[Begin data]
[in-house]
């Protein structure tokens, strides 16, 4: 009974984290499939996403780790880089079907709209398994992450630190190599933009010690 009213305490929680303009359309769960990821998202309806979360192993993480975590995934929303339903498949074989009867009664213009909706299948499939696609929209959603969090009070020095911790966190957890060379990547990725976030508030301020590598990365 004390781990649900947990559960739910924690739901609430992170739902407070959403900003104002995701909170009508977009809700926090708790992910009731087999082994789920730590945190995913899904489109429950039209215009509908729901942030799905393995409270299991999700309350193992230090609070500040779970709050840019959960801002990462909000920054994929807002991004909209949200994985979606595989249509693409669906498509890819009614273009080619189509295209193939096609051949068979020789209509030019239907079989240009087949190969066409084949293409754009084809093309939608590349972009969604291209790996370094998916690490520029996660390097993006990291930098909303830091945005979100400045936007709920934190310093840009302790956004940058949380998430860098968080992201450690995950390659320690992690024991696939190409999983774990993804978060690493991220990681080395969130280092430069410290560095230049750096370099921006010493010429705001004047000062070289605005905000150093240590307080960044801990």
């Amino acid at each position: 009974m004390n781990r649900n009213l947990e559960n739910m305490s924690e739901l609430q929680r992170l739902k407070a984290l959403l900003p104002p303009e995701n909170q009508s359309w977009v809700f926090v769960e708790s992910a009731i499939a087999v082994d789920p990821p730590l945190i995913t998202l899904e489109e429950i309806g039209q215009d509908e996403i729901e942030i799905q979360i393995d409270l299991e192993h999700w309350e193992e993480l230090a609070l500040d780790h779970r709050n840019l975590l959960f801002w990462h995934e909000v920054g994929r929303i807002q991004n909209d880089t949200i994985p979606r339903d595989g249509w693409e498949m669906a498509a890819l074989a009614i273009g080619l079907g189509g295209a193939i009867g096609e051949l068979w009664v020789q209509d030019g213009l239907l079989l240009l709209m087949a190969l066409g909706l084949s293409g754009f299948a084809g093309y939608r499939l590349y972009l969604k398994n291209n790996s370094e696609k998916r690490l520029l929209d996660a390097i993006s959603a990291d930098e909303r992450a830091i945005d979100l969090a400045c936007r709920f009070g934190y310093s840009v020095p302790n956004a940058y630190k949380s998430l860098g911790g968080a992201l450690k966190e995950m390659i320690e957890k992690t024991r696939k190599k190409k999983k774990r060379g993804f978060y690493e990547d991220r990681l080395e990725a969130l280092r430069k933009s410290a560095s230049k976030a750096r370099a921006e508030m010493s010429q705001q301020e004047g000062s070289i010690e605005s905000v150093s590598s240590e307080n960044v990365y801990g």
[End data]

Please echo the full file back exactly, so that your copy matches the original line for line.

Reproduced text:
[in-house]
């Protein structure tokens, strides 16, 4: 009974984290499939996403780790880089079907709209398994992450630190190599933009010690 009213305490929680303009359309769960990821998202309806979360192993993480975590995934929303339903498949074989009867009664213009909706299948499939696609929209959603969090009070020095911790966190957890060379990547990725976030508030301020590598990365 004390781990649900947990559960739910924690739901609430992170739902407070959403900003104002995701909170009508977009809700926090708790992910009731087999082994789920730590945190995913899904489109429950039209215009509908729901942030799905393995409270299991999700309350193992230090609070500040779970709050840019959960801002990462909000920054994929807002991004909209949200994985979606595989249509693409669906498509890819009614273009080619189509295209193939096609051949068979020789209509030019239907079989240009087949190969066409084949293409754009084809093309939608590349972009969604291209790996370094998916690490520029996660390097993006990291930098909303830091945005979100400045936007709920934190310093840009302790956004940058949380998430860098968080992201450690995950390659320690992690024991696939190409999983774990993804978060690493991220990681080395969130280092430069410290560095230049750096370099921006010493010429705001004047000062070289605005905000150093240590307080960044801990």
């Amino acid at each position: 009974m004390n781990r649900n009213l947990e559960n739910m305490s924690e739901l609430q929680r992170l739902k407070a984290l959403l900003p104002p303009e995701n909170q009508s359309w977009v809700f926090v769960e708790s992910a009731i499939a087999v082994d789920p990821p730590l945190i995913t998202l899904e489109e429950i309806g039209q215009d509908e996403i729901e942030i799905q979360i393995d409270l299991e192993h999700w309350e193992e993480l230090a609070l500040d780790h779970r709050n840019l975590l959960f801002w990462h995934e909000v920054g994929r929303i807002q991004n909209d880089t949200i994985p979606r339903d595989g249509w693409e498949m669906a498509a890819l074989a009614i273009g080619l079907g189509g295209a193939i009867g096609e051949l068979w009664v020789q209509d030019g213009l239907l079989l240009l709209m087949a190969l066409g909706l084949s293409g754009f299948a084809g093309y939608r499939l590349y972009l969604k398994n291209n790996s370094e696609k998916r690490l520029l929209d996660a390097i993006s959603a990291d930098e909303r992450a830091i945005d979100l969090a400045c936007r709920f009070g934190y310093s840009v020095p302790n956004a940058y630190k949380s998430l860098g911790g968080a992201l450690k966190e995950m390659i320690e957890k992690t024991r696939k190599k190409k999983k774990r060379g993804f978060y690493e990547d991220r990681l080395e990725a969130l280092r430069k933009s410290a560095s230049k976030a750096r370099a921006e508030m010493s010429q705001q301020e004047g000062s070289i010690e605005s905000v150093s590598s240590e307080n960044v990365y801990g």